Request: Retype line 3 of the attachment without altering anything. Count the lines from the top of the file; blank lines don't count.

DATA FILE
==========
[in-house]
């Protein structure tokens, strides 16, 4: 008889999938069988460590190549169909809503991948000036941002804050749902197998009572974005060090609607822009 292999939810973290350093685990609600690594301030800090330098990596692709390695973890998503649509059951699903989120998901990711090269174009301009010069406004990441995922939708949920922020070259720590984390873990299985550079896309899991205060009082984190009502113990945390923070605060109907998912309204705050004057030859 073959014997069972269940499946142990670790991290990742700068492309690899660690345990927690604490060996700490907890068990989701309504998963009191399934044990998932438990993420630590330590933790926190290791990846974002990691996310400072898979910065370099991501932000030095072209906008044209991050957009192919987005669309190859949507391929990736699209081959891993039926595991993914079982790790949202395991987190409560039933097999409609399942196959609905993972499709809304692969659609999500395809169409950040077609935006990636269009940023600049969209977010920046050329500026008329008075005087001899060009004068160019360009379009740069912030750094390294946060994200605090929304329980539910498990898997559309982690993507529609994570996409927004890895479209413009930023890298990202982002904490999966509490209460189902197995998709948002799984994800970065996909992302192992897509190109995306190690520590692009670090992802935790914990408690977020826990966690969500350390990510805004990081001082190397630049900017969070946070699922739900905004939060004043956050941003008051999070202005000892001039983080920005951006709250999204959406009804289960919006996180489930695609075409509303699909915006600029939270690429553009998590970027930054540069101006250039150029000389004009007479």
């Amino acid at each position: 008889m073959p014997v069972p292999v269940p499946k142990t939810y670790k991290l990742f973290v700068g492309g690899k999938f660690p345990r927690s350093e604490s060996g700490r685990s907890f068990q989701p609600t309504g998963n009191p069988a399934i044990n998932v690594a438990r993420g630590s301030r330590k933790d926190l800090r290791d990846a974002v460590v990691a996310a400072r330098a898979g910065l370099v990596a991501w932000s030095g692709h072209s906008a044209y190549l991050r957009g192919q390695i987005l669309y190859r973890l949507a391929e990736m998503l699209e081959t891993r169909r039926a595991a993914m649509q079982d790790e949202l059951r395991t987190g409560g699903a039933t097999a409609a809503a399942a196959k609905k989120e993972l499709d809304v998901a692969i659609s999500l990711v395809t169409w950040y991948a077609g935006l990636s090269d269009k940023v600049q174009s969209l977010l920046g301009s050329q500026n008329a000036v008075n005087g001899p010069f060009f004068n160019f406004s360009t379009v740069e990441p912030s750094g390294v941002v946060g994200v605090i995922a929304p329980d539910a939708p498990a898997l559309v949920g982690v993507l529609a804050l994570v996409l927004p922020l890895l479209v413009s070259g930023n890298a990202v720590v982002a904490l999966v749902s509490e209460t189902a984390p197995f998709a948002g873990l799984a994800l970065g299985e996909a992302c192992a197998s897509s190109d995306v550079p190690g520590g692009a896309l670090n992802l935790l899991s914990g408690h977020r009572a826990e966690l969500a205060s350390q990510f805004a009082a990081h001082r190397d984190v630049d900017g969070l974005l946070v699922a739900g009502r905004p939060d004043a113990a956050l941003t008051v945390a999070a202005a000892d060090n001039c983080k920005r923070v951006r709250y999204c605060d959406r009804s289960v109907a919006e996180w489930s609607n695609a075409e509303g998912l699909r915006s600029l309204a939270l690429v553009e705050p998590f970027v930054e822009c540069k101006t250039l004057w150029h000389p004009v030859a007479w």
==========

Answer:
């Amino acid at each position: 008889m073959p014997v069972p292999v269940p499946k142990t939810y670790k991290l990742f973290v700068g492309g690899k999938f660690p345990r927690s350093e604490s060996g700490r685990s907890f068990q989701p609600t309504g998963n009191p069988a399934i044990n998932v690594a438990r993420g630590s301030r330590k933790d926190l800090r290791d990846a974002v460590v990691a996310a400072r330098a898979g910065l370099v990596a991501w932000s030095g692709h072209s906008a044209y190549l991050r957009g192919q390695i987005l669309y190859r973890l949507a391929e990736m998503l699209e081959t891993r169909r039926a595991a993914m649509q079982d790790e949202l059951r395991t987190g409560g699903a039933t097999a409609a809503a399942a196959k609905k989120e993972l499709d809304v998901a692969i659609s999500l990711v395809t169409w950040y991948a077609g935006l990636s090269d269009k940023v600049q174009s969209l977010l920046g301009s050329q500026n008329a000036v008075n005087g001899p010069f060009f004068n160019f406004s360009t379009v740069e990441p912030s750094g390294v941002v946060g994200v605090i995922a929304p329980d539910a939708p498990a898997l559309v949920g982690v993507l529609a804050l994570v996409l927004p922020l890895l479209v413009s070259g930023n890298a990202v720590v982002a904490l999966v749902s509490e209460t189902a984390p197995f998709a948002g873990l799984a994800l970065g299985e996909a992302c192992a197998s897509s190109d995306v550079p190690g520590g692009a896309l670090n992802l935790l899991s914990g408690h977020r009572a826990e966690l969500a205060s350390q990510f805004a009082a990081h001082r190397d984190v630049d900017g969070l974005l946070v699922a739900g009502r905004p939060d004043a113990a956050l941003t008051v945390a999070a202005a000892d060090n001039c983080k920005r923070v951006r709250y999204c605060d959406r009804s289960v109907a919006e996180w489930s609607n695609a075409e509303g998912l699909r915006s600029l309204a939270l690429v553009e705050p998590f970027v930054e822009c540069k101006t250039l004057w150029h000389p004009v030859a007479w």